THE nation's peak farming body wants the government to end the reactionary approach to supply chain emergencies and has put forward a way to predicting the unpredictable
Supply chains have stress tested multiple times during the pandemic and found to be lacking, with the shortage of rapid-antigen tests leaving food aisles bare across the country.
The National Farmers' Federation wants a cross-industry and civil society council to be established, which would plan contingencies for the next six to 12 months.
NFF chief economist Ash Salardini said the lack of RATs was the perfect example of a black swan event, which "by its very nature is hard to predict".
"But we could have predicted in the last two years there will be many black swan events, that's where the failure has been," Mr Salardini said.
The nation's supply chains are so vast and complex, that no one person has all the answers, which is why the NFF wants to bring together a cross section of experts to talk about the big opportunities and challenges in their fields.
"We're suggesting getting the best and brightest from industry, government, unions and civil society together to forecast what they're seeing in their industry, and how that could impact other industries and society," Mr Salardini said
"Then we can start to predict some of these black swan events.
"This is the deep engagement we need for crisis management, sitting together and saying 'what are you seeing that could undo us all'."
Recently, the nation's supply chain has narrowly avoid a number of crisis-level events, including a shipping container squeeze and a shortage of the urea-based diesel exhaust fluid Adblue.
"Adblue is a great example of a near miss - no one knew what it was unless you were in the transport or logistics industry, but without it most heavy vehicles won't operate," Mr Salardini said.
Sometimes the most mundane events - like an energy price spike - are all it takes for a supply chain to crumble.
"China didn't see its energy crunch coming - the price and availability of electricity ballooned over the Chinese winter, and they were forced to shut down factories to focus on heating and electrical supply for domestic purposes.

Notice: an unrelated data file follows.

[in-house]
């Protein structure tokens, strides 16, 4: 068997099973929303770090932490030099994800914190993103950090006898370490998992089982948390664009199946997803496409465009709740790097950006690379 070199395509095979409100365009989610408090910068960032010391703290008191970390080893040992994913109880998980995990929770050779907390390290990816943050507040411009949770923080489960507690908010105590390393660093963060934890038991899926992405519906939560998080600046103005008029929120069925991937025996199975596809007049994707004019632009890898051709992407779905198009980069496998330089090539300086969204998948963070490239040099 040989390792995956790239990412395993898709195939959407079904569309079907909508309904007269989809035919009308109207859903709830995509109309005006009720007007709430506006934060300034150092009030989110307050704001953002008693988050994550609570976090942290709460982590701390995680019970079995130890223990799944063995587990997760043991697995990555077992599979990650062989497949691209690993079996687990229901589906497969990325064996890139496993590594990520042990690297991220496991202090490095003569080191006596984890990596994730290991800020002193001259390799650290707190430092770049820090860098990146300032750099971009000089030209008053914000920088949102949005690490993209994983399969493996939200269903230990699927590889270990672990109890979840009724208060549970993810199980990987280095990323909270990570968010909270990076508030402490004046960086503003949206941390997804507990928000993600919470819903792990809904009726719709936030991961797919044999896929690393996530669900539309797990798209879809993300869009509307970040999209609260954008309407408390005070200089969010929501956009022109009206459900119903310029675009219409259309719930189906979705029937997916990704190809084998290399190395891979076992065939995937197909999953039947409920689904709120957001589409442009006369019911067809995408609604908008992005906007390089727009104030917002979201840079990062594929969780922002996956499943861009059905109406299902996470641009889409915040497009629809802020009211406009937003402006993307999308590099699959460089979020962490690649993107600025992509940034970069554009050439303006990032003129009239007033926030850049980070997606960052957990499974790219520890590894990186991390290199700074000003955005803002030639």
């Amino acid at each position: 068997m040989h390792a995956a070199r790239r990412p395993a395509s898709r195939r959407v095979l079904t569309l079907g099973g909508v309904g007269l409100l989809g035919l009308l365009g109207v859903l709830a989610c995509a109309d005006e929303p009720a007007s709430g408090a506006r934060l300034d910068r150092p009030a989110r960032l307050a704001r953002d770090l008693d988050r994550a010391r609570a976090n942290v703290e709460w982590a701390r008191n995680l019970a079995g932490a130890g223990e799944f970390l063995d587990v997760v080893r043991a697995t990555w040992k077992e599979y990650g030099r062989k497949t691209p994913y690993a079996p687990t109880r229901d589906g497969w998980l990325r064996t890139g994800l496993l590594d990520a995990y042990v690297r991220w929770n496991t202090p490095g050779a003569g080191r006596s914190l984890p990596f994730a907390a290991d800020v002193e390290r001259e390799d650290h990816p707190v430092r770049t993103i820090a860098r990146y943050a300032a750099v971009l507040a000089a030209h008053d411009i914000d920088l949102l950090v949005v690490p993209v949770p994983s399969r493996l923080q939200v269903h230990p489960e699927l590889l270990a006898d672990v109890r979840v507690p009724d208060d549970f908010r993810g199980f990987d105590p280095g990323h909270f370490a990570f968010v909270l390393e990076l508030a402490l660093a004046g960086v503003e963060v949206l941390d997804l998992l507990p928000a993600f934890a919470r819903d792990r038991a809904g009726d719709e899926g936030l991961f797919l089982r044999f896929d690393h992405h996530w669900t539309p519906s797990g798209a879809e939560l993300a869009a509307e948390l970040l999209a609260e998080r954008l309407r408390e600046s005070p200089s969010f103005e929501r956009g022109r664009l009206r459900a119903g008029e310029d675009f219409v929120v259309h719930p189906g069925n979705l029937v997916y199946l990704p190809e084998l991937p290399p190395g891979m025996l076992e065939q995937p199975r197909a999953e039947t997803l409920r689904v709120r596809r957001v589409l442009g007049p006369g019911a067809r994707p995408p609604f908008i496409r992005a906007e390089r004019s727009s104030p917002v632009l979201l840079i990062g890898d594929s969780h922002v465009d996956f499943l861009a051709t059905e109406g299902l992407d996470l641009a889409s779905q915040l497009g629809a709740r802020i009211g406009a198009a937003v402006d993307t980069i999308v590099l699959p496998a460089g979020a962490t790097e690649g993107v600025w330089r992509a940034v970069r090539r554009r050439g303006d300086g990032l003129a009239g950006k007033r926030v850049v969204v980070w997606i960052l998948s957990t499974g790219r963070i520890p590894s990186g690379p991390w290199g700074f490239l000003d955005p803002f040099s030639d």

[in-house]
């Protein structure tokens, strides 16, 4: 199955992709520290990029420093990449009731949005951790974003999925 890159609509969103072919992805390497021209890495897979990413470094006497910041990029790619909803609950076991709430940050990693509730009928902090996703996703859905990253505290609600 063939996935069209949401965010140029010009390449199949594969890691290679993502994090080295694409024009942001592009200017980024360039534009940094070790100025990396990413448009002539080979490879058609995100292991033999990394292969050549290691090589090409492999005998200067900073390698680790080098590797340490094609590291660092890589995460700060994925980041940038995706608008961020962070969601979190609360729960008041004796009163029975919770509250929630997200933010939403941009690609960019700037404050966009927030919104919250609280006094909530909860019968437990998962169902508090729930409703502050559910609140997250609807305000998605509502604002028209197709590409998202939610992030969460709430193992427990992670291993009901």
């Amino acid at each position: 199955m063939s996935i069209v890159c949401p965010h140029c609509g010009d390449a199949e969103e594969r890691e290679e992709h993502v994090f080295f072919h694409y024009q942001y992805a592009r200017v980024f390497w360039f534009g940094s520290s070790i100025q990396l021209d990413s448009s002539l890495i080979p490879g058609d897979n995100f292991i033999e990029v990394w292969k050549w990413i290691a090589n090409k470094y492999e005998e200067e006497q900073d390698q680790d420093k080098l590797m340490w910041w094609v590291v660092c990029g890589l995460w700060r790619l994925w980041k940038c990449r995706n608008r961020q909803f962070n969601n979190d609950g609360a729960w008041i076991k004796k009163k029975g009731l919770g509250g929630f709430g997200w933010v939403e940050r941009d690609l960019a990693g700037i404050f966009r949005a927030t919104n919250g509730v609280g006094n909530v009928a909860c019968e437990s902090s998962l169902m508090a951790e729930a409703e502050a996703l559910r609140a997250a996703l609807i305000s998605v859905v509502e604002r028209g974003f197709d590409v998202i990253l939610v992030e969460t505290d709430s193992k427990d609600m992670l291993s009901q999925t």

"A lot of those factories included chemical and fertiliser factories that we rely on."
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At its core, the NFF's proposal is the age-old adage of "hope for the best and plan for the worst".
"Good governance is sitting down and saying 'what is the most horrible thing that can happen, and how can we respond'," Mr Salardini said.
"When it's running smoothly, our 'just in time' system works. But when we see a breakdown in one part of the supply chain, the just in time system is vulnerable.
"We need to think about building some fat into those critical supply chains, like energy and food, which of course will come at a cost."
Mr Salardini applauded the government for avoiding several near-miss supply chain disasters through "sheer energy and will power", but said the time for reactionary policy was over.
"It's easy to throw rocks, but our governments have got us through a number of rough patches, but now is the time to move away from playing what is in front of you towards a solid plan," he said.
"The reactionary approach has got us through quite a few disasters and crises, such as the Adblue and shipping container shortages.
"But reactionary police can only work for so long, at a certain point everyone burns out and it won't be effective going forward."